Simple pleasures

Two years ago today I lost a very dear friend.  Whenever I think of her – which is often – I think of her in her garden. She got the greatest pleasure from the simplest things.  A flower growing between the cracks on her terrace. A patch of earth where she could plant something new. She loved nothing more than pottering in her garden, getting things to grow.

I wrote this poem for her.

 

Frankie’s garden

As I walk round her garden

Frankie is with me

She is there in the whispering grass

And the poppies growing so free

Last year, I said, the earth was bare

And now the flowers have grown

Last year, she said, I was still here

But now you are alone

A robin came to say hello

We wanted him to stay

He sang a song and then was gone

Like me he’s flown away, she said

Like me he’s flown away.

grass pic

 

 

 

 

 

 

 

 

 

In memory of FH who passed away on 5th April, 2016.

May her memory be a blessing.

 

© Andrea Neidle, My Life in Poems

 

 

Advertisements

Mother and Child

You give birth and overnight your life changes. Now there’s someone else who’s always going  to come first with you.  For the rest of your life.  Even when your kids are grown up, barely a day goes by when you don’t think of them.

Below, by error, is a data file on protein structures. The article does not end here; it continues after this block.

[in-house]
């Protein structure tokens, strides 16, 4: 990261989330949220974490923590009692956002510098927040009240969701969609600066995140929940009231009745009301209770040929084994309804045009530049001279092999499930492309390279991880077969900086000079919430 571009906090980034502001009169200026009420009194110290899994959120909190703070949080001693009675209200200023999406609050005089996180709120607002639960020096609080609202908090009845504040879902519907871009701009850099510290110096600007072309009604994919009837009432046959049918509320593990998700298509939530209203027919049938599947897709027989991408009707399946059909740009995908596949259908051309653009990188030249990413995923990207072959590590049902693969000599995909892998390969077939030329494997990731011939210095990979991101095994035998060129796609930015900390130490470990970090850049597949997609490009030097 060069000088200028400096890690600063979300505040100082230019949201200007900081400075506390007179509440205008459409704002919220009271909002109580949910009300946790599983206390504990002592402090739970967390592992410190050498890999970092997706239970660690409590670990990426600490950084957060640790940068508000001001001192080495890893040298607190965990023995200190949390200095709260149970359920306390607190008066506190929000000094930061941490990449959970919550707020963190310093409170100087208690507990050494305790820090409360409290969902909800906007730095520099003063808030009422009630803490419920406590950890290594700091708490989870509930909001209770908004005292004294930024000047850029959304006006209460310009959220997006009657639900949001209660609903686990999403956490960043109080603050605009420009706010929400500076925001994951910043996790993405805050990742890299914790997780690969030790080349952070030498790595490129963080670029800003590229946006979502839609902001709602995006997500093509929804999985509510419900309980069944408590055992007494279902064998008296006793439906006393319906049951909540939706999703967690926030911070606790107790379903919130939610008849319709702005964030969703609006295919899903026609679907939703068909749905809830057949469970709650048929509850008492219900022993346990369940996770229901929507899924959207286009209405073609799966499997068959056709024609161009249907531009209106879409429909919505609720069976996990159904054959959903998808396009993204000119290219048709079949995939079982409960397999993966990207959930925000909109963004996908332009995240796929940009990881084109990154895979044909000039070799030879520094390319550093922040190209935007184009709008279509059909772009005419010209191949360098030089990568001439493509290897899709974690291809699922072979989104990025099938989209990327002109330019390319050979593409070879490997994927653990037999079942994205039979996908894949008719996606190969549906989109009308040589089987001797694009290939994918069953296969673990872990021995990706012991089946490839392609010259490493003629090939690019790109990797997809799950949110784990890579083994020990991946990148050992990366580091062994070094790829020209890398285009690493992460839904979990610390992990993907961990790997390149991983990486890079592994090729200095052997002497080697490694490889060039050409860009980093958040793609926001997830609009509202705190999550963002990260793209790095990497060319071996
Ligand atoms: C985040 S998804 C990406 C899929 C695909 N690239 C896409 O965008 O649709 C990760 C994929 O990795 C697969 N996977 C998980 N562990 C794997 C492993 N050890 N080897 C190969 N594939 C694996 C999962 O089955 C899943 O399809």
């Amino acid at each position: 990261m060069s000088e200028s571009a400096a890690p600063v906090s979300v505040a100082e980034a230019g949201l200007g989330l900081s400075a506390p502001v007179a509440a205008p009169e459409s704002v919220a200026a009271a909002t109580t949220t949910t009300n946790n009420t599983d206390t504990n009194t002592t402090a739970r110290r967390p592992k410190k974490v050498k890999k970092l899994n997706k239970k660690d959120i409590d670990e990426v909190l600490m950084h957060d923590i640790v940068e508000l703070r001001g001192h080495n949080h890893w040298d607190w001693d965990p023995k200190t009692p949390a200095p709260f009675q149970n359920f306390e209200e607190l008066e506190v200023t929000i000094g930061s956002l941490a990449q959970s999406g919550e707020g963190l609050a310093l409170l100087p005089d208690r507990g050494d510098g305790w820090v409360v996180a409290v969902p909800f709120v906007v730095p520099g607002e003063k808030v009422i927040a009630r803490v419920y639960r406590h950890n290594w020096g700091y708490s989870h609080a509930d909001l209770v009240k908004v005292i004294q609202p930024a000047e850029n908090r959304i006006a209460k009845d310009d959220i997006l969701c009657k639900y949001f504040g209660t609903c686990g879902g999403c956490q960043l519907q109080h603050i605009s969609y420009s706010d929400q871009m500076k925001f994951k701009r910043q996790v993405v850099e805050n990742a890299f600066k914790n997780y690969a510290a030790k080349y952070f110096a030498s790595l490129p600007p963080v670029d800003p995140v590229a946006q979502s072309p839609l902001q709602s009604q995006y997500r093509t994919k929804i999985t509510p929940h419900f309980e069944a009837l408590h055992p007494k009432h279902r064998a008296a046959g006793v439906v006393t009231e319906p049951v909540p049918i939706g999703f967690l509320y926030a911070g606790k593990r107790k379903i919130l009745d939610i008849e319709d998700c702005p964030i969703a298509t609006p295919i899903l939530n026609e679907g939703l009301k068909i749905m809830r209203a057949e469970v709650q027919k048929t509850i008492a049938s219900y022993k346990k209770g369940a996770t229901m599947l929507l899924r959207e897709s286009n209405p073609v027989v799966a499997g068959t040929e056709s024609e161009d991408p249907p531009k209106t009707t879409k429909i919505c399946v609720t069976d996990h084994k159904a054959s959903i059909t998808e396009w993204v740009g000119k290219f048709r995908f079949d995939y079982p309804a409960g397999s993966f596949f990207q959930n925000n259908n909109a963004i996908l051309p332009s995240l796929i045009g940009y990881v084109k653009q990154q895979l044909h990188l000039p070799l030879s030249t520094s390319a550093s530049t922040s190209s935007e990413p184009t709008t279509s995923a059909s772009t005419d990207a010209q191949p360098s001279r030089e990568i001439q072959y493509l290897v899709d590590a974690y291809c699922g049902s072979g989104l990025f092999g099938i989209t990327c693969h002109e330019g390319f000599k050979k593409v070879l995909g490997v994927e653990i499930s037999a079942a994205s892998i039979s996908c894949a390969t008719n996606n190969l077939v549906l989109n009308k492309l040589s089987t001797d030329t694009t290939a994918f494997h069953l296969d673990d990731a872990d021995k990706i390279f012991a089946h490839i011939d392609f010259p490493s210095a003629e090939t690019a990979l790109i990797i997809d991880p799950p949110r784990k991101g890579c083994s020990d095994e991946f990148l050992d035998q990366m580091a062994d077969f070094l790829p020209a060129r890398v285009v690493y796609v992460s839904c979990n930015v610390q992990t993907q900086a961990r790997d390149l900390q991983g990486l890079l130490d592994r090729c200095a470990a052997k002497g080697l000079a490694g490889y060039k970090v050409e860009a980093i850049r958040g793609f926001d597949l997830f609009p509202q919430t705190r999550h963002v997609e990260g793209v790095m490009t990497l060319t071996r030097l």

Here are some poems I’ve written about the parent/child relationship.

I wrote this first one after the birth of our daughter.

Hannah Sleeping                               

  I watch my child asleep in bed

What dreams can she be dreaming

The little sleepy head

I want to build a wall around her cot

Shield her from the world

Instead I tuck the blankets tight

And kiss my sleeping child goodnight

 

 

 

 

 

 

 

When she got married in 2010, I wrote this:

I watch my child become a wife

What dreams will she be dreaming

For the rest of her sweet life

Their love will build a wall around their world

Around their lives

And as I take her hand in mine

I wish that I could rewind time.